Asset Publisher

Former Secretary of Defense Dr. Robert Gates Offers First SGL of the Year

NPS Professor John Arquilla, left, and former Secretary of Defense Dr. Robert Gates, right, discuss Gates’ career and his view on various issues around the world during a Secretary of the Navy Guest Lecture (SGL) in King Auditorium, Jan. 5. Gates joined the Central Intelligence Agency in 1966 and spent nearly 27 years as an intelligence professional before serving as U.S. Secretary of Defense from December 2006 to July 2011.

The Naval Postgraduate School (NPS) welcomed former Secretary of Defense Dr. Robert M. Gates to the university for a candid discussion of his perspective on global issues, Jan. 5, kicking off the 2017 NPS Secretary of the Navy Guest Lecture series. Dr. John Arquilla, chair of the NPS Department of Defense Analysis, moderated the discussion before a packed house of students, faculty and distinguished guests in King Auditorium.

Arquilla introduced Gates as a “boundary-spanning person” who reaches into many different communities, and speaks the language at the political, strategic and technical levels.

“Maybe this boundary spanning started at home when you were little?” queried Arquilla.

Gates concurred, noting how his mother’s side of the family tended toward the Democrats, while his father’s side of the family leaned to the right. “I learned from an early age how to weave my way through the partisan divide,” Gates said.

Gates joined the Central Intelligence Agency (CIA) in 1966 and rose from an entry-level employee to the director over his nearly 27 years in the CIA. He served as U.S. Secretary of Defense from December 2006 to July 2011 under both Presidents George W. Bush and Barack Obama.

Throughout the moderated conversation, Gates offered trenchant observations about the U.S.’s current relationships with Russia, China and North Korea. He also discussed his views on effective deterrence, defense acquisitions, cyber warfare and terrorism.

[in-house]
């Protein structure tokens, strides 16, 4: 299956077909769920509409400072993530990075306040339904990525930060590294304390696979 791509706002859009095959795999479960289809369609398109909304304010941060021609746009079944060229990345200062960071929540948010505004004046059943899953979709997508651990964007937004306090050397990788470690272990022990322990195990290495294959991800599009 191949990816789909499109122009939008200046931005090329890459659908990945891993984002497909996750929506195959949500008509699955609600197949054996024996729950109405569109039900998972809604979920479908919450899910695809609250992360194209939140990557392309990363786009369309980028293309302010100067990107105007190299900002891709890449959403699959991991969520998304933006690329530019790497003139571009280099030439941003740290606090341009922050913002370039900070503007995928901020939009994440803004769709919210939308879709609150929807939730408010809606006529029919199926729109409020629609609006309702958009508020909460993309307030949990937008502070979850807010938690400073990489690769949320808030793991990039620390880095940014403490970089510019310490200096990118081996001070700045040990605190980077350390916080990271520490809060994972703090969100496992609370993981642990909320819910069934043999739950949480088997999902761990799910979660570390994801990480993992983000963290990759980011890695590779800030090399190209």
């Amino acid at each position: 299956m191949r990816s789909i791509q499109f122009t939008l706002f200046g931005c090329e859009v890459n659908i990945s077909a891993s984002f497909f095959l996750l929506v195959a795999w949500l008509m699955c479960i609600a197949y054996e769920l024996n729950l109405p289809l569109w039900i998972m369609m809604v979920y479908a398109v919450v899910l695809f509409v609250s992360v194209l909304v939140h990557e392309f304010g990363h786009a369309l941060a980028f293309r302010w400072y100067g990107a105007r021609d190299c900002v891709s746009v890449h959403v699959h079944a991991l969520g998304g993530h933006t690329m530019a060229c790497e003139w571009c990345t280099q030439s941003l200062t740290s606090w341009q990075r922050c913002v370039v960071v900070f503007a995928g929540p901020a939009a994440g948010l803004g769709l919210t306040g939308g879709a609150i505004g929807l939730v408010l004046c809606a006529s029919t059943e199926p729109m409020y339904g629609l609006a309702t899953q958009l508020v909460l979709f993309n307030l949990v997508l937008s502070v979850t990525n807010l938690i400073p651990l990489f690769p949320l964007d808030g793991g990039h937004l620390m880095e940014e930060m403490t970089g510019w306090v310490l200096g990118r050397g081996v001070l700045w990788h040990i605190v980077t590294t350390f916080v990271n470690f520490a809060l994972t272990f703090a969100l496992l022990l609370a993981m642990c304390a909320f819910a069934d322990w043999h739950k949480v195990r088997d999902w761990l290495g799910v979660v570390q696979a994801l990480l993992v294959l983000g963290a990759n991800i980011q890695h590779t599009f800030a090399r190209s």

“You cannot declare war on a tactic,” Gates explained, concluding that terrorism will unfortunately always be with us. “People forget that an act of terror triggered World War I. Also, a terrorist assassinated President William McKinley”, he noted.

Gates characterized terrorism as a tactic of the weak against the strong, and it will likely always be an issue that must be dealt with. “The question is, can you contain it to a level that does not disrupt daily life or distort the values and priorities of the country?” he added.

Gates stressed the importance of adaptation, and of looking toward our allies and partners for inspiration, pointing to Great Britain and Israel as examples of nations that have spent decades dealing with a persistent threat.

“You always have to adapt, nothing works forever. You have to be on the lookout and develop alternative ways to address these problems,” said Gates. “I think we need to have a better historical understanding of what is going on, which allows us to frame a strategy that is commensurate with the actual threat.”

U.S. Marine Corps Capt. Beau Pillot, a student in the university’s Graduate School of Business and Public Policy, says he found the SGL to be very informative.

“I would like to pursue a career in public service and listening to Secretary Gates’ perspective on the world provided me ways to posture my career to hopefully get to where he is,” said Pillot.

The Naval Postgraduate School provides advanced graduate studies to U.S. military officers, international partners, and select DOD civilians and homeland security professionals. The university’s SGL program provides a series of professional lectures by senior authorities, designed to help students and faculty link their studies, teaching and research efforts to the defense needs of the nation.

bookmarks move script

Current Headlines Sidebar
Asset Publisher

empty content


Media contact box

Office of University Communications
1 University Circle
Monterey, CA 93943
(831) 656-1068